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Reviews » Blu-ray Reviews » It's Always Sunny in Philadelphia: Season 5 (Blu-ray)
It's Always Sunny in Philadelphia: Season 5 (Blu-ray)
Fox // Unrated // September 14, 2010 // Region A
List Price: $49.99 [Buy now and save at Amazon]
Review by Ryan Keefer | posted September 25, 2010 | E-mail the Author
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C O N T E N T
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The Movie:

Oddly enough, my first exposure to the popular It's Always Sunny in Philadelphia has been on two separate bus trips. To Philadelphia. Granted, a bus full of soccer hooligans making a two-hour trek to the city is going to make for an eventful day of alcohol-marinated adventure, but the few episodes I remem, er, saw on the trip, I did manage to get a few laughs out of it, so I was glad to take on checking out the Blu-ray of Season Five (released in time with the Season Six premiere on September 16).

For those unfamiliar with the show, it's set in the City of Brotherly Love and follows five people who run (or frequent) a bar in Philadelphia called "Paddy's," The group is lovingly called "The Gang," starting with Dennis (Glenn Howerton, Crank 2), his best friend and the bar's "Head of Security" Mac (Rob McElhenney, Wonder Boys). Dee (Kaitlin Olson, Leap Year) is their friend (and Dennis' twin sister) and works at Paddy's also. Charlie (Charlie Day, Going the Distance) is a co-owner of the bar and possibly the most slovenly of the bunch, but he runs neck and neck with Frank (Danny DeVito, L.A. Confidential) in that contest. Frank is significantly older than anyone else in the Gang, but he's Dennis and Dee's father, and might possibly be Charlie's father, hence his place with the group. The show's 12 episode run (split over two BD-50 discs) mainly follows the exploits of the Gang with the occasional deviation or two.

As one who's barely familiar with the show's structure and dynamic, the benefit of being new is that the show's standalone episode format makes for very little to have to acquaint yourself with. The only episode that I was left scrambling for internet help with was "The Waitress is Getting Married," where Paddy's former waitress is, well, getting married. Perhaps coincidentally because the waitress (Danny DeVito, L.A. Confidential) is a recurring character or not, but it's one of the funnier episodes in a hilarious season, and from a gut laugh factor might be the funniest thing I've seen from the 2009 television season.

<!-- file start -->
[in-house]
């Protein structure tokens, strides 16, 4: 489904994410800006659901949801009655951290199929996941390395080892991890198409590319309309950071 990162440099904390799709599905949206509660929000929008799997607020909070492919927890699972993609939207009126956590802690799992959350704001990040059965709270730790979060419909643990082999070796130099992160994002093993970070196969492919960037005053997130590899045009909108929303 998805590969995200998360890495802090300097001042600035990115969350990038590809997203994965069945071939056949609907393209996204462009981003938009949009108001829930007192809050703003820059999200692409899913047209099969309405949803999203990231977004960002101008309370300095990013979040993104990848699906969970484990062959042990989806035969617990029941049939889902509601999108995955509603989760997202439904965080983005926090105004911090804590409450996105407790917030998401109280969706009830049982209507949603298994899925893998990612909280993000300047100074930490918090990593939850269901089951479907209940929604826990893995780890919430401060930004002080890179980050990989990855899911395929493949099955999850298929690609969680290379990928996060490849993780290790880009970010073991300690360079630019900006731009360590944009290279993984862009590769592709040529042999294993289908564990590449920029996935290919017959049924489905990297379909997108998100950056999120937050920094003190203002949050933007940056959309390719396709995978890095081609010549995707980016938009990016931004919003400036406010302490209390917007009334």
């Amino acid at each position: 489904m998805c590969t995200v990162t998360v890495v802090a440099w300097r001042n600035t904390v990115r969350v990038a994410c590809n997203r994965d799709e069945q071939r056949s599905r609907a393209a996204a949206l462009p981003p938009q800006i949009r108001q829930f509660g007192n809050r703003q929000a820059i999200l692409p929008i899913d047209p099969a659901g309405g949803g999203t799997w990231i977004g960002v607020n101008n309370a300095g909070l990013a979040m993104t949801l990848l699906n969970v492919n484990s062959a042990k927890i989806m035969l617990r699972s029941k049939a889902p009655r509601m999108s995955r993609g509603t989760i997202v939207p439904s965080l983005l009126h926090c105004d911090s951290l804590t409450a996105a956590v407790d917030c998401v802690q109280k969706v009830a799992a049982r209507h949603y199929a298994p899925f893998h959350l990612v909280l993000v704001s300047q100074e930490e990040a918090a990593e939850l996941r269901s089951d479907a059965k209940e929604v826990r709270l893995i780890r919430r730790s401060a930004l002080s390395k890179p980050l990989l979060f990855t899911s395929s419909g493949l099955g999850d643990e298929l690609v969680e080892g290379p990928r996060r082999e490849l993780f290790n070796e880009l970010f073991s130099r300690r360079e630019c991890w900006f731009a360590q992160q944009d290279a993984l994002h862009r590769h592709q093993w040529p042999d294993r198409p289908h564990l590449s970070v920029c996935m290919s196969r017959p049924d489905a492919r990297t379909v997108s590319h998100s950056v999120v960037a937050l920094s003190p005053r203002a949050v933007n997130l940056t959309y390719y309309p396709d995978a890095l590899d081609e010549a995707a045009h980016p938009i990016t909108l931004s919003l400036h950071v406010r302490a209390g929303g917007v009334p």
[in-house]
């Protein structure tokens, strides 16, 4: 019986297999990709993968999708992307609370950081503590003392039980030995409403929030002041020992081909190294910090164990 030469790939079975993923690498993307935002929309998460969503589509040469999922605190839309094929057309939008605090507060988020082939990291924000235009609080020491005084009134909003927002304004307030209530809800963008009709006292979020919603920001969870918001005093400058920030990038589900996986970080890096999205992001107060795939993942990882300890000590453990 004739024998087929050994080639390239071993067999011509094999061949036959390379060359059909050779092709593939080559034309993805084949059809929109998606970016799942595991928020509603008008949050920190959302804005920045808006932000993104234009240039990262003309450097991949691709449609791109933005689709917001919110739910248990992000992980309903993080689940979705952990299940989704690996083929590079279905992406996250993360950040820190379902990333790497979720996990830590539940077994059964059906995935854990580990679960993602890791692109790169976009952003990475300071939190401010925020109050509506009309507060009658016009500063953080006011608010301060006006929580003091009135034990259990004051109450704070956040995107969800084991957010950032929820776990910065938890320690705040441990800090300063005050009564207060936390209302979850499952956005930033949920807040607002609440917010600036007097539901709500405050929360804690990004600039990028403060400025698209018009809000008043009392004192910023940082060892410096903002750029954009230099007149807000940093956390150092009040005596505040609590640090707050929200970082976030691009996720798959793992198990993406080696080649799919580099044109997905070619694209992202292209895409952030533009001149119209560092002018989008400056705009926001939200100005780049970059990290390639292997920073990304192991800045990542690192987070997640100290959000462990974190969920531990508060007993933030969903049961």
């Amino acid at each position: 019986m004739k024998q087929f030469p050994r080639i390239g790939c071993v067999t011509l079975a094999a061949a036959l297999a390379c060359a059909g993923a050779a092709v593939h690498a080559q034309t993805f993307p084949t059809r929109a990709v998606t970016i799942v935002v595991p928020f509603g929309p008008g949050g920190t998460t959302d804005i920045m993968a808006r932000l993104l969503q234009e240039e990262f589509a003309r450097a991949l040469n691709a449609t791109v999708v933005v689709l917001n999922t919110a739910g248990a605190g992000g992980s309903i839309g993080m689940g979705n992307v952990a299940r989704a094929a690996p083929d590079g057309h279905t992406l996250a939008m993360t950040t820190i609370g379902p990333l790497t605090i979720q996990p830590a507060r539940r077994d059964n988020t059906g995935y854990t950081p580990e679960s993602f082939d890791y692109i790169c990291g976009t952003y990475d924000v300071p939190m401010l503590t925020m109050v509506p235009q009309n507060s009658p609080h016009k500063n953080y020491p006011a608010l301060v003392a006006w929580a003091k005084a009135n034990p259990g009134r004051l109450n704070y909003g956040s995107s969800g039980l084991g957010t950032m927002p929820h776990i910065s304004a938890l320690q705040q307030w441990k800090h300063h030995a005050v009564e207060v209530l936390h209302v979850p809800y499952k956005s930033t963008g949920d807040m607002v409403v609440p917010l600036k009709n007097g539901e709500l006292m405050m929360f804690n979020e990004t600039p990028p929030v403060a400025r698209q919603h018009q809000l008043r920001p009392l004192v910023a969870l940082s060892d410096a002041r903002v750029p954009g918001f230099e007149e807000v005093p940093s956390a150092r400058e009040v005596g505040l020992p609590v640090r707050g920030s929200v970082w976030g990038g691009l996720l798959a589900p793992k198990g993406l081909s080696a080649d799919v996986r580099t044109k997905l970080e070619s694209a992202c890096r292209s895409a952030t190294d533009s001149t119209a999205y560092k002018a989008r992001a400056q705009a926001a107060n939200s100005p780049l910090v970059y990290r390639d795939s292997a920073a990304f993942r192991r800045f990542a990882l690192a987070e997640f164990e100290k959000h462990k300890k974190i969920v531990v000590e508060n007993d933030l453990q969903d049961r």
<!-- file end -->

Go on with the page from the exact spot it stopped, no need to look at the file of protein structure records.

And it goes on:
It's due to the chemistry that Howerton, McElhenney and Day possess. I don't know how much time the trio spent together before the show first started airing on F/X in 2005, but they fully commit themselves to the material and executing it in such a way that heralds back to a variety of shows. I was getting the handheld camera intimacy of Arrested Development, the interpersonal apathy and obliviousness of the characters from Seinfeld, and the awkward laughs in an almost improvisational nature that Curb Your Enthusiasm shares. The outline of the show appears fairly conventional; you get the setup for what an episode's story is going to be within the first two minutes. Many times it gets to a resolution that would seem to fall in line with what other sitcoms would employ, or it leaves the story's ending out there unanswered. However, the joy in watching Sunny is the journey rather than the path. Howerton and McElhenney have a great rapport, but Day uses the most of his screen time and provides for the season's funniest moments. Seeing his creation of mittens for cats has entertained thousands that are junkies of animated .GIF files, but he's possibly the funniest character on comedic television right now and with the rise of some shows in the recent season or two, that's saying something.